Top Facebook Advertising Mistakes Affecting Your Results (Part II)
Part II is here and we’re rounding out our list of the top 10 Facebook advertising mistakes affecting your results. Check out mistakes #6-10 below, as identified by our digital experts, to see if you can make impactful changes today.
Underutilizing Facebook’s targeting options
You can try a “one-size-fits-all” approach for your Facebook ads, but by doing so you are missing out on one of the key benefits of advertising on the platform. The more you know about your intended audience – the better, and the better you know them, the more this section of Facebook advertising will be your new best friend.
Want to serve ads to 35-44 year old females who live in Seattle, like yoga, and are active with nonprofits? Facebook will let you do that. In fact, you can get even more granular – meaning your ads will be so tailored to your ideal ad viewer, it will be challenging for them to ignore. The reduction in wasted impressions is astounding – so long as you’re using the targeting tools to their fullest potential.
Treating Facebook ads like Google AdWords ads
Some people think to themselves, hey, I have high performing ads in Google AdWords, why don’t I just drop my top performers here into Facebook and call the job done? The problem with that approach is the distinct difference in the “intent” of the two platforms.
With Google, we can infer quite a bit from what and how they are punching in those “key phrases.” “Haircut near me” is most likely a fantastic keyword for a nearby salon to bid on because the person using this phrase is probably going to get their haircut within the next few days, if not hours. High performing ads from Google probably fit the context a little better.
Compare this to Facebook ads where the user may not have a particular end goal in mind, other than to unwind and find out what their friends are up to. You can see why the same AdWords ad wouldn’t quite work here. You’re trying to capture attention and generate interest in a totally different context.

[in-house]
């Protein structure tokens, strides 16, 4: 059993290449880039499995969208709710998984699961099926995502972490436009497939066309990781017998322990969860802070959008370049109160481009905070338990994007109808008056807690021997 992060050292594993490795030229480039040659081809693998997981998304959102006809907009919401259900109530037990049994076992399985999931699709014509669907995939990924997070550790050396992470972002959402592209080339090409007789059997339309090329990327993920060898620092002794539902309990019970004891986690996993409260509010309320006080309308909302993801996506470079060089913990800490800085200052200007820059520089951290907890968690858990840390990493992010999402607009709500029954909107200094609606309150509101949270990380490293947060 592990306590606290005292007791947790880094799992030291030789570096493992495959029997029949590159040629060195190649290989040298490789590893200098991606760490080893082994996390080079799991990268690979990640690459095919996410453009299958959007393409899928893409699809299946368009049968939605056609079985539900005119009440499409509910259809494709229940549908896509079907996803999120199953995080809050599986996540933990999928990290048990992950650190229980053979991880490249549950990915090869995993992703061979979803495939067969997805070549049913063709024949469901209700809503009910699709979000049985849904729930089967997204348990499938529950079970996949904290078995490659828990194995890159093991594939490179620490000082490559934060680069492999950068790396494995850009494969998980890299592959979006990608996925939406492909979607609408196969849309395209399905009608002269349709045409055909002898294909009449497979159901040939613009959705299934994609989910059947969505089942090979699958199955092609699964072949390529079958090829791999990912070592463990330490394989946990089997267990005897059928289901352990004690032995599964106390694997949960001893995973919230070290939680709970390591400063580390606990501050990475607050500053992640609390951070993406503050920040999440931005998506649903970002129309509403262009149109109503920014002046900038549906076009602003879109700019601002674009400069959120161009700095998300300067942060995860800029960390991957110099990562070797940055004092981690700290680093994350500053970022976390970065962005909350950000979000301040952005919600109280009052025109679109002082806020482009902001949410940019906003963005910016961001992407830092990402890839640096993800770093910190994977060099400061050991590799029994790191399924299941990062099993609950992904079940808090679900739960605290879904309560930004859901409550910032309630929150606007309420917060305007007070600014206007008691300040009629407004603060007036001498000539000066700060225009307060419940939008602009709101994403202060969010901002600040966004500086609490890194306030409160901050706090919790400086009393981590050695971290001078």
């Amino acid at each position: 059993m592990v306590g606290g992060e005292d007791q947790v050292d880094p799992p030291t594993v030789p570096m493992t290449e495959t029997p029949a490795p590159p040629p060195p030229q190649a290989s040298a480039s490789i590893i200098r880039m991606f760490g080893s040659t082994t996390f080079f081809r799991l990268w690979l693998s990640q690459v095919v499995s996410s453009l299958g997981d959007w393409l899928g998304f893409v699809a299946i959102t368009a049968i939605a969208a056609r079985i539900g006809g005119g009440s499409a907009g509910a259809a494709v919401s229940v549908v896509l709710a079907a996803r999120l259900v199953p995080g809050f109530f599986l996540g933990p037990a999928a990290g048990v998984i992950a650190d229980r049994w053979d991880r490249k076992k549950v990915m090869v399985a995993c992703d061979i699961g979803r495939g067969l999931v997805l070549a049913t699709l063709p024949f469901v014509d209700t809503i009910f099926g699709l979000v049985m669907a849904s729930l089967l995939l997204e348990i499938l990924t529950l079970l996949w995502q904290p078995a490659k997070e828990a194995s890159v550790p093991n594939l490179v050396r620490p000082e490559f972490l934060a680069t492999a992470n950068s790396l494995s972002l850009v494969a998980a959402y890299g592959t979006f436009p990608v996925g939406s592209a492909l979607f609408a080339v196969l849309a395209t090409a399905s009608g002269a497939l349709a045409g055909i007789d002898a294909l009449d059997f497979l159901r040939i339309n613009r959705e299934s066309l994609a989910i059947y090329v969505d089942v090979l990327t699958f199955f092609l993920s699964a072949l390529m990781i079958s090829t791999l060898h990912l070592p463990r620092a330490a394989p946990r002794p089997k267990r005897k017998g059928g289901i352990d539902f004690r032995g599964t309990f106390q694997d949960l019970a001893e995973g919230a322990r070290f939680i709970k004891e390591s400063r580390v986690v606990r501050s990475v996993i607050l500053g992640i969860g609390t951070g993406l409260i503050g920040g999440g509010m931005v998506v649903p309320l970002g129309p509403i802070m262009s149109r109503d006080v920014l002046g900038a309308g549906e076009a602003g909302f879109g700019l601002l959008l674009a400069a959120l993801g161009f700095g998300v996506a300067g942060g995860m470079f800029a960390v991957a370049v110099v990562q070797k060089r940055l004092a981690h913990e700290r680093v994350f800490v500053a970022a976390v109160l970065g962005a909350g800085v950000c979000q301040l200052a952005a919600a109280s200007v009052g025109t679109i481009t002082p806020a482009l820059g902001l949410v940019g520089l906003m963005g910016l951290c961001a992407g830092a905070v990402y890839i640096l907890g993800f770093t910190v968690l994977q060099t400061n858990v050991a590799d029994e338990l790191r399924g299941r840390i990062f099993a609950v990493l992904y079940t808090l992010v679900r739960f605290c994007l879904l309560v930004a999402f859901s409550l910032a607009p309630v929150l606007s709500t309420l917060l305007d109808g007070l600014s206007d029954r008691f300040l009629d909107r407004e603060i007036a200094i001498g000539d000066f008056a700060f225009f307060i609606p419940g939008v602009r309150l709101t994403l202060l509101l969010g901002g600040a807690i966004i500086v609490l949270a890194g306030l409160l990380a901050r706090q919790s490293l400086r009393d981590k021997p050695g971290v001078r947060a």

We’re not saying there’s nothing to be gleaned from a successful Google AdWords campaign to use in Facebook (or vice versa), but be sure to set up a good test (see #4 in Part I) to validate your theories on which ad copy would work in the new environment.
Not utilizing lookalike and/or custom audiences
If you have an email list that contains some of your best clients, you’re in luck. Facebook can match a good portion of the people on your email list and target those people specifically, assuming they have Facebook accounts. Then to top this off, Facebook will allow you to build a “lookalike” audience that matches across a variety of characteristics detected in your email list.
As if these features weren’t great enough, think about the possibility of sorting your list based on individuals with high Lifetime Value (LTV), and THEN building a lookalike group based on your most engaged “superstars” in your email list.
We haven’t even scratched the surface on how to create audience based off of quality of web traffic, interaction with previous Facebook advertising, responses to events, and so much more. You’ll find a treasure trove of capability within the custom audience segment that you can then build lookalike audiences on. Mixed in with #6’s targeting options, we’re talking pinpoint accuracy on the customer persona you have in mind, and how to keep the conversation going in a hopefully fun (and not creepy) way.
Letting “ad fatigue” settle in
There’s a “frequency” counter on any given ad set or individual ad, and it lets you know roughly how many times someone has viewed an ad. Individual mileage on how many impressions you can put out before it gets annoying may vary, but keep a close eye on it.
There will come a day when you see your once starchild, rockstar ad fall off in performance, but don’t be sad to retire ol’ faithful. Make a few notes on why you think it worked, and go ahead and toggle that “off” button. Try and channel some of that wisdom into the next new batch of ad creative.
Not setting aside enough monthly budget
You’re using these marketing tools because you’re trying to help someone solve a problem. You can solve that problem for them, right? Maybe it’s to sell them something, maybe it’s to connect them with a cause they care deeply about. They are going to be thrilled with the brilliant way you solve this problem for them, right?
So if all the above is true, there HAS to be some combination of words and pictures that will get the two of you talking to one another. You may get lucky and find your first starchild ad in 10 creative attempts, but realistically, we’re talking somewhere in the 100+ range. And that’s just to get your FIRST success.
We’re not going to sugarcoat it, the failures are going to cost you ad budget. And it’s going to be painful to watch. But, if you’re the problem-slayer you promised you were above, it’s just a matter of time (okay – and money, and effort) before you start honing in on what will work for your organization. A light at the end of the tunnel will come.
So there you have it. Take some risks and adjust your Facebook advertising strategy accordingly based on these tips. As always, feel free to reach out to the digital experts here at Production Solutions to assist with your Facebook advertising needs. We love this stuff and want to help your organization improve results.